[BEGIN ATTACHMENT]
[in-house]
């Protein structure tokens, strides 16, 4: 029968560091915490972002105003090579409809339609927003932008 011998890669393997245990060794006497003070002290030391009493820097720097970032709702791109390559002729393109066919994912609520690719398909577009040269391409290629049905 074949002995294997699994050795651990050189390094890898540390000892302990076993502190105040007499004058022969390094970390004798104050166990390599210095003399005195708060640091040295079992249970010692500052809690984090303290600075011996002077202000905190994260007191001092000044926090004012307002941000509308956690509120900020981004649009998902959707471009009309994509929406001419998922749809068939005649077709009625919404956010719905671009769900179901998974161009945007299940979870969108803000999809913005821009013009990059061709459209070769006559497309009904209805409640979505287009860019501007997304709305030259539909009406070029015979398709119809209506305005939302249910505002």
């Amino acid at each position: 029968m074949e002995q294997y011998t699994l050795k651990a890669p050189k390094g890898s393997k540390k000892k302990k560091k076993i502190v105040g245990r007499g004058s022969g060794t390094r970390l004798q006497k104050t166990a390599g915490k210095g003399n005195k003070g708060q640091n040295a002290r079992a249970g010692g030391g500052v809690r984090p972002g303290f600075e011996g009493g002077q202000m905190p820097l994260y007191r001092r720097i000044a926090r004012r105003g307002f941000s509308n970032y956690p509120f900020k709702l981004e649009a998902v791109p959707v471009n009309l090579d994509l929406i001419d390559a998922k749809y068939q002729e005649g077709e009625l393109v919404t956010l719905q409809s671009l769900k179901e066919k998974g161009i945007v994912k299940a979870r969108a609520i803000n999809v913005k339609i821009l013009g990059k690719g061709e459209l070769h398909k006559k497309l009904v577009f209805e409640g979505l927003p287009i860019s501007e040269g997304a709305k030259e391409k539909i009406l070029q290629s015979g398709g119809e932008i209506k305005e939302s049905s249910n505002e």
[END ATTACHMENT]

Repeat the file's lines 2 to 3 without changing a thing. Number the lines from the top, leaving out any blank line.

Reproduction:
């Protein structure tokens, strides 16, 4: 029968560091915490972002105003090579409809339609927003932008 011998890669393997245990060794006497003070002290030391009493820097720097970032709702791109390559002729393109066919994912609520690719398909577009040269391409290629049905 074949002995294997699994050795651990050189390094890898540390000892302990076993502190105040007499004058022969390094970390004798104050166990390599210095003399005195708060640091040295079992249970010692500052809690984090303290600075011996002077202000905190994260007191001092000044926090004012307002941000509308956690509120900020981004649009998902959707471009009309994509929406001419998922749809068939005649077709009625919404956010719905671009769900179901998974161009945007299940979870969108803000999809913005821009013009990059061709459209070769006559497309009904209805409640979505287009860019501007997304709305030259539909009406070029015979398709119809209506305005939302249910505002």
């Amino acid at each position: 029968m074949e002995q294997y011998t699994l050795k651990a890669p050189k390094g890898s393997k540390k000892k302990k560091k076993i502190v105040g245990r007499g004058s022969g060794t390094r970390l004798q006497k104050t166990a390599g915490k210095g003399n005195k003070g708060q640091n040295a002290r079992a249970g010692g030391g500052v809690r984090p972002g303290f600075e011996g009493g002077q202000m905190p820097l994260y007191r001092r720097i000044a926090r004012r105003g307002f941000s509308n970032y956690p509120f900020k709702l981004e649009a998902v791109p959707v471009n009309l090579d994509l929406i001419d390559a998922k749809y068939q002729e005649g077709e009625l393109v919404t956010l719905q409809s671009l769900k179901e066919k998974g161009i945007v994912k299940a979870r969108a609520i803000n999809v913005k339609i821009l013009g990059k690719g061709e459209l070769h398909k006559k497309l009904v577009f209805e409640g979505l927003p287009i860019s501007e040269g997304a709305k030259e391409k539909i009406l070029q290629s015979g398709g119809e932008i209506k305005e939302s049905s249910n505002e």